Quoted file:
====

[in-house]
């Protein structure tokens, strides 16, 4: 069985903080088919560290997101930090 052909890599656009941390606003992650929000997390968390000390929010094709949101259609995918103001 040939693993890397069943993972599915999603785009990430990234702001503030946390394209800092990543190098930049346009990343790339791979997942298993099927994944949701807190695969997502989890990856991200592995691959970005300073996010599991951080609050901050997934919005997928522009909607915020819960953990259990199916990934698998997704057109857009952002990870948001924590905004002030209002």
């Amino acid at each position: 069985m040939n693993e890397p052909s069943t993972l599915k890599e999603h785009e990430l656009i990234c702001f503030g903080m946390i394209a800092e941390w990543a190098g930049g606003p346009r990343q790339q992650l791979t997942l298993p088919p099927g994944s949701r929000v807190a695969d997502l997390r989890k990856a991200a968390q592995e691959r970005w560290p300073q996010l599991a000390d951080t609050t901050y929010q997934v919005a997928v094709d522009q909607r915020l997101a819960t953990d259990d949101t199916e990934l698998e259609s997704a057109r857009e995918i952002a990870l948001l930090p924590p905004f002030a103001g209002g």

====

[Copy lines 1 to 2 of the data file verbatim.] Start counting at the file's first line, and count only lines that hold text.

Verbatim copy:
[in-house]
């Protein structure tokens, strides 16, 4: 069985903080088919560290997101930090 052909890599656009941390606003992650929000997390968390000390929010094709949101259609995918103001 040939693993890397069943993972599915999603785009990430990234702001503030946390394209800092990543190098930049346009990343790339791979997942298993099927994944949701807190695969997502989890990856991200592995691959970005300073996010599991951080609050901050997934919005997928522009909607915020819960953990259990199916990934698998997704057109857009952002990870948001924590905004002030209002």